This is an advance summary of a forthcoming article in the Oxford Research Encyclopedia of Asian History. Please check back later for the full article.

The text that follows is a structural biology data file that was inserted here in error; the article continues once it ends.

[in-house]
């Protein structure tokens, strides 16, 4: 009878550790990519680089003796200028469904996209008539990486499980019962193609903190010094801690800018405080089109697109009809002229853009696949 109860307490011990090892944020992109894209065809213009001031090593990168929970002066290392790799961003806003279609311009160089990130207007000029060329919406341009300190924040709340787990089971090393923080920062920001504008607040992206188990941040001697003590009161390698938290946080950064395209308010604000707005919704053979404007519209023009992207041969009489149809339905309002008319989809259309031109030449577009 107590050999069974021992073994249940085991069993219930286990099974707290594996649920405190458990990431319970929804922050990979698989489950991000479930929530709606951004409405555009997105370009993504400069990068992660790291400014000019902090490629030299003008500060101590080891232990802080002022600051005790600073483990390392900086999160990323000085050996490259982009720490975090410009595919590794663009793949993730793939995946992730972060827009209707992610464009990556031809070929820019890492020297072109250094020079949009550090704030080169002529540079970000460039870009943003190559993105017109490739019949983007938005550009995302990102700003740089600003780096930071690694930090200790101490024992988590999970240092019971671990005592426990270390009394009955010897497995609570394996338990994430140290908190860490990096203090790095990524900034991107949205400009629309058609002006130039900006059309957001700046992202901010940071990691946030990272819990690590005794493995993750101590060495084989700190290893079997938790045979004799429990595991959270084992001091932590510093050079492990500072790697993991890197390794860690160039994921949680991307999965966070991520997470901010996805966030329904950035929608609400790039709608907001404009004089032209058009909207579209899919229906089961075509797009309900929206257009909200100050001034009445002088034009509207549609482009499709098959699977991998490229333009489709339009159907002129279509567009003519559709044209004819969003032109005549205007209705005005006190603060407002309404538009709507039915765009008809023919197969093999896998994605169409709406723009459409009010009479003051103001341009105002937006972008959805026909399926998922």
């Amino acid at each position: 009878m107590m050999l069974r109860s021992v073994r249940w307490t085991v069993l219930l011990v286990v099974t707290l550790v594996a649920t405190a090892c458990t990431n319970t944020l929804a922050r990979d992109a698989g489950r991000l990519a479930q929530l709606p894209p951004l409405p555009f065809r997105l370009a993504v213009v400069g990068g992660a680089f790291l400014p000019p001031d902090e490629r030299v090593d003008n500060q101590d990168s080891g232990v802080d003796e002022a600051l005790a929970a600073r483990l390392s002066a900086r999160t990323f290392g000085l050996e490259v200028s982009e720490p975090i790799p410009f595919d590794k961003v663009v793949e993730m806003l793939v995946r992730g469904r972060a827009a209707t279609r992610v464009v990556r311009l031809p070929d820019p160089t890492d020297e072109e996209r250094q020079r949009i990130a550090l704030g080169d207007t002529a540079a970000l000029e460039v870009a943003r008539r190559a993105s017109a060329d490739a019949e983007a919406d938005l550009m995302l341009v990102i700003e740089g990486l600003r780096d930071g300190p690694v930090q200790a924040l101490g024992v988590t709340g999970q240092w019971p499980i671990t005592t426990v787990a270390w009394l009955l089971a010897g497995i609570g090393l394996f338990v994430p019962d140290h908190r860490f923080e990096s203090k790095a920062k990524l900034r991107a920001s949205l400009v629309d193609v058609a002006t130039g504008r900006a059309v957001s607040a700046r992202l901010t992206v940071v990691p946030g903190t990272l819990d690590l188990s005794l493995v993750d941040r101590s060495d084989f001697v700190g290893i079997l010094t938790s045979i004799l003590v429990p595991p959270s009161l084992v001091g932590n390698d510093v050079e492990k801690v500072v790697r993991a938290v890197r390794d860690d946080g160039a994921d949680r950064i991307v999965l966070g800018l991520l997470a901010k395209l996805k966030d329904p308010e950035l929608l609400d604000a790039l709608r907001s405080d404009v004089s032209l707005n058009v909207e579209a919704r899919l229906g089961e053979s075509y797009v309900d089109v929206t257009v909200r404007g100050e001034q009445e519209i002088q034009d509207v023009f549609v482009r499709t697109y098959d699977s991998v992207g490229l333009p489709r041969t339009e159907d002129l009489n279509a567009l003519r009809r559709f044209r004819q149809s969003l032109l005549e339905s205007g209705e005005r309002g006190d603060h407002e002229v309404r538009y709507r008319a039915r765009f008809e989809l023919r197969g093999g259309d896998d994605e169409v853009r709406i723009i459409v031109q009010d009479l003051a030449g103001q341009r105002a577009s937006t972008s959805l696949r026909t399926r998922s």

Colonial Indonesia’s sugar industry, developed under Dutch and Sino-Indonesian auspices over a period of almost three centuries, beginning c.1650, evolved into a unique configuration, in which an industrialized sugar complex became embedded within a much larger peasant economy farming rice and “second” crops. It was on this agrarian basis and largely self-financed that Indonesia’s colonial sugar industry, located exclusively in the island of Java, became one of the leading sectors of the international sugar economy of the late colonial era, eventually rivaling even Cuba—the nonpareil of such producers—as an exporter to world markets. During the Inter-War Depression of the 1930s and the subsequent decade of war and revolution, the sugar industry lost much (and eventually all) of its international standing—yet it managed to survive into Indonesia’s post-colonial era, albeit in an attenuated form.